The Steve Jobs bio: Coming right up
The official biography of Steve Jobs will be out next week. The publication date, originally slated for 2012, was moved up -- but "Steve Jobs" the book did not reach shelves before Jobs died of cancer on Oct. 5.
The Apple founder had been working with biographer Walter Isaacson since at least 2009; friends and family had cooperated with the author to tell Jobs' story. Isaacson appears on "60 Minutes" on Sunday, where he'll talk about the book and his process. In one clip Isaacson says that Jobs' decision to try alternative treatments may have been a mistake. Our Technology blog reports:
According to Isaacson, Jobs had a "very slow-growing" type of pancreatic cancer "that can actually be cured," but still opted not to get the surgery until nine months had gone by and it may have been too late.
"I've asked him" why he didn't get the operation, Isaacson told Steve Kroft of "60 Minutes." "And he said, 'I didn't want my body to be opened. … I didn't want to be violated in that way.' I think that he kind of felt that if you ignore something, if you don't want something to exist, you can have magical thinking. It'd work[ed] for him in the past. He'd regret it."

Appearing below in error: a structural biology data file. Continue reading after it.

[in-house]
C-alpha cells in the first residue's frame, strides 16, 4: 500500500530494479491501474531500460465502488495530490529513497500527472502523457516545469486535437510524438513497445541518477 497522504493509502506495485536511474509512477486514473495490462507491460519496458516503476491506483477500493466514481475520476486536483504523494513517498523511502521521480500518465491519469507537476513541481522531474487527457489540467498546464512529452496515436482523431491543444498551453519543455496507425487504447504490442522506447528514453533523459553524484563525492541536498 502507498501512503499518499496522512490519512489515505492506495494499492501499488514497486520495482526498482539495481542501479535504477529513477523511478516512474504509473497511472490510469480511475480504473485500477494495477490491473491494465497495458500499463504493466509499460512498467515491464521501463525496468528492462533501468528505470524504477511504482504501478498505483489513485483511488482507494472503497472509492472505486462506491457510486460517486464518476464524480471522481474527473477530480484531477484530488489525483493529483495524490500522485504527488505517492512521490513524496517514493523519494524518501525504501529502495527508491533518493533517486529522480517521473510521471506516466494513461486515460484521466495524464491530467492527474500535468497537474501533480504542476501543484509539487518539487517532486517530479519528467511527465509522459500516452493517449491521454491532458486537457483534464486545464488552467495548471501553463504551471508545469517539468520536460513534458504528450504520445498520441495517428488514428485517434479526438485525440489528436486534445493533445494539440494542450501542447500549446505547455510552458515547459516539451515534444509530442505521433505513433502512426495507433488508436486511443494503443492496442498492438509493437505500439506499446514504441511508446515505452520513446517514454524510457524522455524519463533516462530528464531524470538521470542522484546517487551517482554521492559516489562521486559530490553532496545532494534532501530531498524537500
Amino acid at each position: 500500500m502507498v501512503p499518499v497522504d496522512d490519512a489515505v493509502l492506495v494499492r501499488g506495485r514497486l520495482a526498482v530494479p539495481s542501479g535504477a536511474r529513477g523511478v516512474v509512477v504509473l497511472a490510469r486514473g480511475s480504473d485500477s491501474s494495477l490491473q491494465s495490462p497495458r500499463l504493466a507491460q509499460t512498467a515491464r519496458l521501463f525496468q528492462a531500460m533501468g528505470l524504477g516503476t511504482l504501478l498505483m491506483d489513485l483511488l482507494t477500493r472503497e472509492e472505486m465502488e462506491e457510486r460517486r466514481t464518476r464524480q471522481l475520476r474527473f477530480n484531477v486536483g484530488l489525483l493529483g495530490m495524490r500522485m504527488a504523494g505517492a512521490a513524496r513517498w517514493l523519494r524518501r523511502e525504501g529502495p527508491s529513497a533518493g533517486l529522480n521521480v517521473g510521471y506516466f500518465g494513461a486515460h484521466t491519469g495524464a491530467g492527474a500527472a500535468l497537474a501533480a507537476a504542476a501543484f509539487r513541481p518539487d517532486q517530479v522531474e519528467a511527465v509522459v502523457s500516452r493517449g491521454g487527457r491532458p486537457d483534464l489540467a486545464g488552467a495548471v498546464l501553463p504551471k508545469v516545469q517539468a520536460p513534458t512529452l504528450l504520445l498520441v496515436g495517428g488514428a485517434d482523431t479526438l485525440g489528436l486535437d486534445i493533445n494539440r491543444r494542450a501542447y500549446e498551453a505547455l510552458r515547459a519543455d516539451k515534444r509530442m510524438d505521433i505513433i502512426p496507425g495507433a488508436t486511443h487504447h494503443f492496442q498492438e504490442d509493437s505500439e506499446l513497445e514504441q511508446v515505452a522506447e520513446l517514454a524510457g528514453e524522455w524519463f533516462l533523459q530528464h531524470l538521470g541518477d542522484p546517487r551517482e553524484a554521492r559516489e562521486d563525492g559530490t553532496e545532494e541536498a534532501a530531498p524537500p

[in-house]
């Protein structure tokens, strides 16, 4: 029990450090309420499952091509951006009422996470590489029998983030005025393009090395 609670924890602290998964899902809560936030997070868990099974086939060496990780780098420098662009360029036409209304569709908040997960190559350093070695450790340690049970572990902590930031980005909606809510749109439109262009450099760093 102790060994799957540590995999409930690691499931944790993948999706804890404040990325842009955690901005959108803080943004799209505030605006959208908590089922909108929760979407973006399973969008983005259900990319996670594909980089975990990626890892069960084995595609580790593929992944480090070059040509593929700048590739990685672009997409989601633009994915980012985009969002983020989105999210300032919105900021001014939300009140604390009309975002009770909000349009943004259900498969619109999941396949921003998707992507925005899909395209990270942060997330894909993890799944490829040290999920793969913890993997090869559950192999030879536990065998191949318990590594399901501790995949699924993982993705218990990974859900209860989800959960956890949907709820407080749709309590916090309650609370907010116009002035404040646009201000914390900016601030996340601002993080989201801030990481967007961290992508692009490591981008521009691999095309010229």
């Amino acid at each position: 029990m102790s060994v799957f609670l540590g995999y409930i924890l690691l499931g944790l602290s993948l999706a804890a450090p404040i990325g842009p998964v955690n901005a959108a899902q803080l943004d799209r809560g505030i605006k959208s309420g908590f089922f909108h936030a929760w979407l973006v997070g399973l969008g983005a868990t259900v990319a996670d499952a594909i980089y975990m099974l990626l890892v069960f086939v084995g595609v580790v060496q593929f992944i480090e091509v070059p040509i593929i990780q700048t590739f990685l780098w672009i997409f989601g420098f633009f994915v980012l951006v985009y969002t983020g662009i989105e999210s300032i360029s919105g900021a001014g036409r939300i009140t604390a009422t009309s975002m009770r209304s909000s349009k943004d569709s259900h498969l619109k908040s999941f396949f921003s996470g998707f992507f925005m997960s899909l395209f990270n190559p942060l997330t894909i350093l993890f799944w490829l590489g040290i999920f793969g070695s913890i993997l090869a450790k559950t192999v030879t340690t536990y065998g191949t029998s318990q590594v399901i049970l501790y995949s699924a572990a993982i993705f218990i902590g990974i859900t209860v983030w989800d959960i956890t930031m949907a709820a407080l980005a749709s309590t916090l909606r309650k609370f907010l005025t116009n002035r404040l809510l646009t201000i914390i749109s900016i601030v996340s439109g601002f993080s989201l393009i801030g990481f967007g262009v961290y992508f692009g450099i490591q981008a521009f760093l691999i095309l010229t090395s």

More bits and pieces of the book are finding their way into the public eye. The Associated Press reports that Jobs ranted about a Google Android phone that he thought was too close to Apple's.
Apple sued, and Jobs told Isaacson in an expletive-laced rant that Google’s actions amounted to “grand theft.”
“I will spend my last dying breath if I need to, and I will spend every penny of Apple’s $40 billion in the bank, to right this wrong,” Jobs said. “I’m going to destroy Android, because it’s a stolen product. I’m willing to go thermonuclear war on this.”
In the wake of Jobs' death, his insight, wisdom and vision have been well-remembered. Above, he gives a smart and thoughtful commencement address to Stanford students in 2005. But the "thermonuclear" comment shows Jobs was also a very driven businessman; it looks like Isaacson, who has also written biographies of Henry Kissinger and Albert Einstein, may have captured a full picture of him.
"Steve Jobs" by Walter Isaacson remains the No. 1-selling book at Amazon. It's been in the top 10 for 42 days.
-- Carolyn Kellogg